Help For Gambling Addictions


Gambling is the act of wagering something of value on an event that involves chance with the hope of winning a prize. It is considered a psychological activity and has been part of nearly every society since prerecorded history. Gambling can take many forms, from placing a bet on a horse race to playing a slot machine. Regardless of the game or the amount of money at stake, most gamblers experience the same emotions: excitement, anticipation and, ultimately, loss.

People who have a gambling addiction may exhibit several warning signs, such as an inability to control their spending, repeated unsuccessful attempts to quit or reduce their betting habits, and frequent feelings of stress, regret and guilt. A person who experiences these symptoms should seek treatment for their problem gambling immediately.

In addition to a gambling addiction, some individuals who experience difficulty with gambling may also have an underlying mental health condition such as depression, anxiety or bipolar disorder. The combination of these disorders can lead to compulsive gambling, which can be difficult for people with these conditions to recognize and treat on their own.

While most individuals participate in gambling for enjoyment, a small percentage become seriously involved, and continue to gamble despite negative personal, family, work, and financial consequences. This group of individuals is referred to as pathological gamblers. While the precise causes of this behavior remain unclear, researchers believe that it is a complex interaction between biological, environmental, and societal factors.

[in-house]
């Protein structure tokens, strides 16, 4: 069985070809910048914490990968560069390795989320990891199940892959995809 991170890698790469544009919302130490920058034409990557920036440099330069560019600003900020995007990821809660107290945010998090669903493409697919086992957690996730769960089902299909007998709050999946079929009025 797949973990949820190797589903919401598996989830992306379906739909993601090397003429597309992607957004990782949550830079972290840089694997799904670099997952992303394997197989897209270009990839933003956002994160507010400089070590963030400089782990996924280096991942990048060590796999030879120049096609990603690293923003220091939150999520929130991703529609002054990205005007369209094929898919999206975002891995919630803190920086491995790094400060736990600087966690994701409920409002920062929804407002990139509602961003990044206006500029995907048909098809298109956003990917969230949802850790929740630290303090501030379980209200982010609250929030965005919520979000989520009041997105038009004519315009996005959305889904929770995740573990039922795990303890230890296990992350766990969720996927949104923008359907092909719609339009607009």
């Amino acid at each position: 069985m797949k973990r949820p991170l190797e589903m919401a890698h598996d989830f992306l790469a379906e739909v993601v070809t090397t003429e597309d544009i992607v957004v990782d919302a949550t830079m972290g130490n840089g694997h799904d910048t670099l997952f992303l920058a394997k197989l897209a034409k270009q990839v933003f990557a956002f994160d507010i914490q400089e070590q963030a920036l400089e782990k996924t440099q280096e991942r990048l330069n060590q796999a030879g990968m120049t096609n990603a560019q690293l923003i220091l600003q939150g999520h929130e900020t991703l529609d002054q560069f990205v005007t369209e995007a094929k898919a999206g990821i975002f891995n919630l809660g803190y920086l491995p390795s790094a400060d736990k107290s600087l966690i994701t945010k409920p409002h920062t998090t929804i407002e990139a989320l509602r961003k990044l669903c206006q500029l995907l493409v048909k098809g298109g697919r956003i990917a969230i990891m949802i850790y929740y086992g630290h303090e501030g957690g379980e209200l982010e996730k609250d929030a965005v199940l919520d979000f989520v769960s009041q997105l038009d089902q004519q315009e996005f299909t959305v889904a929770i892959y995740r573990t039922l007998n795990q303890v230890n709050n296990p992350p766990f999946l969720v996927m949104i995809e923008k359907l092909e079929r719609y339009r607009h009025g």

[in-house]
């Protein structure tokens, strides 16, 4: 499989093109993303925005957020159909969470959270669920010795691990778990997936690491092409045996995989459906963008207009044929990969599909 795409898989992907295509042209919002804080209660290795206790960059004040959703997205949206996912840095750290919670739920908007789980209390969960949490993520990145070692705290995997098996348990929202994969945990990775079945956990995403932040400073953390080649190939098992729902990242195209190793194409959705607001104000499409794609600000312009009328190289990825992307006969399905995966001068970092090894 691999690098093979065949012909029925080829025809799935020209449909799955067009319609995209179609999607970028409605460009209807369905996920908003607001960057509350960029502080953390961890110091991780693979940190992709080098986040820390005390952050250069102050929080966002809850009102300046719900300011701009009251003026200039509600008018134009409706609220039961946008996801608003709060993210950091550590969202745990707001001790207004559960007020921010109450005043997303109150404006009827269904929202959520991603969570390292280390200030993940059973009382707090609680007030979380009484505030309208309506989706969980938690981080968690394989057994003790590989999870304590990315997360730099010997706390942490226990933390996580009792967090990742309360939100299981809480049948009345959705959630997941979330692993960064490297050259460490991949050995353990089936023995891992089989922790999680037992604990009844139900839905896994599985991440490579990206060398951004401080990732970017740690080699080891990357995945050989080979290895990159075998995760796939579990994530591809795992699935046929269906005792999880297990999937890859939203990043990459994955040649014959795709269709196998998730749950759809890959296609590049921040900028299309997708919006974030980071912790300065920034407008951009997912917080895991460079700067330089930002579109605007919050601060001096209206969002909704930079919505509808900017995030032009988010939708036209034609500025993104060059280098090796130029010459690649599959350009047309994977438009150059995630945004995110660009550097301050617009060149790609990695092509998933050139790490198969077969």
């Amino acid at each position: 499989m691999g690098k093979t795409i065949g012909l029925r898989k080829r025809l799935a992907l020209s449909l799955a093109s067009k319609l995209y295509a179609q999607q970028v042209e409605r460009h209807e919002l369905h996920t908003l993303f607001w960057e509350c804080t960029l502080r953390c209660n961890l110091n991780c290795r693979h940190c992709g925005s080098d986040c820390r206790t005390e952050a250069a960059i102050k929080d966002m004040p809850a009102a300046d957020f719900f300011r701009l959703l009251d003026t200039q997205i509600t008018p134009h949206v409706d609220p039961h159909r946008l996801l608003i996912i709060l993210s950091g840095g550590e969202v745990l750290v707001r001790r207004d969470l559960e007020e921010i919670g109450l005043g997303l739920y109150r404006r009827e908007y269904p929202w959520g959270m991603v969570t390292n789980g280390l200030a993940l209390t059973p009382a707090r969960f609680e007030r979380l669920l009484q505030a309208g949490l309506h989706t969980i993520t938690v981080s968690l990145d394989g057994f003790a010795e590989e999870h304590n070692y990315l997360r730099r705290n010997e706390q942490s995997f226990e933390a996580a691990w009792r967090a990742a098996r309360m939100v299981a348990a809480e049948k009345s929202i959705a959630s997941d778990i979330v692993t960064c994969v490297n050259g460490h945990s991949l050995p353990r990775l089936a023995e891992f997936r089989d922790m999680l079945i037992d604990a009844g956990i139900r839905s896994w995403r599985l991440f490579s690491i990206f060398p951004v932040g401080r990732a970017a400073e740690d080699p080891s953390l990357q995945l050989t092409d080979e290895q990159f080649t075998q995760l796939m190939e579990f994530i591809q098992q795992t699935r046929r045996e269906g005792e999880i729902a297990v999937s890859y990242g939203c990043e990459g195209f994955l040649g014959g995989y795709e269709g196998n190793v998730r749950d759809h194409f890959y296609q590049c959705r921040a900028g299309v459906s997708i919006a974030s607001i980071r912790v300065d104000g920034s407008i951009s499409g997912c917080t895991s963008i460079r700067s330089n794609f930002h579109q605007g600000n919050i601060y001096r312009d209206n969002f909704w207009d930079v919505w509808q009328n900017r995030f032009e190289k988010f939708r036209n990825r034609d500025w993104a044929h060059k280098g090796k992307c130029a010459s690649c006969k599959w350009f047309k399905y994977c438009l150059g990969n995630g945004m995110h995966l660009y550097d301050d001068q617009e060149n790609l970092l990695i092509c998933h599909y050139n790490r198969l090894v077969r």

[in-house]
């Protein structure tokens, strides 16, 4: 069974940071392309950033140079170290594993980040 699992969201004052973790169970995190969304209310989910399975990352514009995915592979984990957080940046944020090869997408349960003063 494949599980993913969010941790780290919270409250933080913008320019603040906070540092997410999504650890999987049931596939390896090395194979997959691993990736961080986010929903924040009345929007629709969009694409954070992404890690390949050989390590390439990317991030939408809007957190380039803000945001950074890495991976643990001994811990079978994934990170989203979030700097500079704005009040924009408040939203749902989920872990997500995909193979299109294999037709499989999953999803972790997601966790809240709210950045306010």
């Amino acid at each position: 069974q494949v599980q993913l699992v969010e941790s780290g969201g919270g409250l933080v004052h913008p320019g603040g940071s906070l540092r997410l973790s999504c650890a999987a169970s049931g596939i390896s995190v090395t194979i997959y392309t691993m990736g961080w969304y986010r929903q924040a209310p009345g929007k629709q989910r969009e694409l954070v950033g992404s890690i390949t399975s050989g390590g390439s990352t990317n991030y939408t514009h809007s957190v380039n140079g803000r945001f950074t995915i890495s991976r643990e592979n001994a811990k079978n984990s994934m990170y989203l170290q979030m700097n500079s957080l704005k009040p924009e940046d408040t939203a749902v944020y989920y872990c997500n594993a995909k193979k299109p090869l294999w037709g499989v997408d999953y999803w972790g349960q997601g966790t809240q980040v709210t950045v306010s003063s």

There are a number of ways to get help for a gambling problem, including cognitive-behavioral therapy (CBT). CBT helps individuals change their unhealthy thoughts and behaviors related to gambling, as well as learn new coping skills that can last a lifetime. In some cases, a therapist may recommend treating any underlying conditions that can contribute to a gambling addiction.

For those struggling with a gambling problem, it’s important to surround yourself with supportive people and keep in mind that you are not alone. Reach out to your friends and family for support, or find a peer support group such as Gamblers Anonymous. This 12-step recovery program is modeled after Alcoholics Anonymous and provides support from those who have experienced the same challenges you are facing. It can also be helpful to set boundaries in managing finances, and establish a clear agreement with the individual in your household about how they can spend their money. This can be difficult, but it is an essential step in avoiding further financial and emotional damage. Lastly, consider family therapy and credit counseling to address any relationship or financial issues that have been exacerbated by the person’s gambling addiction. Often, these issues are the root of the person’s problem gambling. The more you can identify these issues, the easier it will be to find a solution.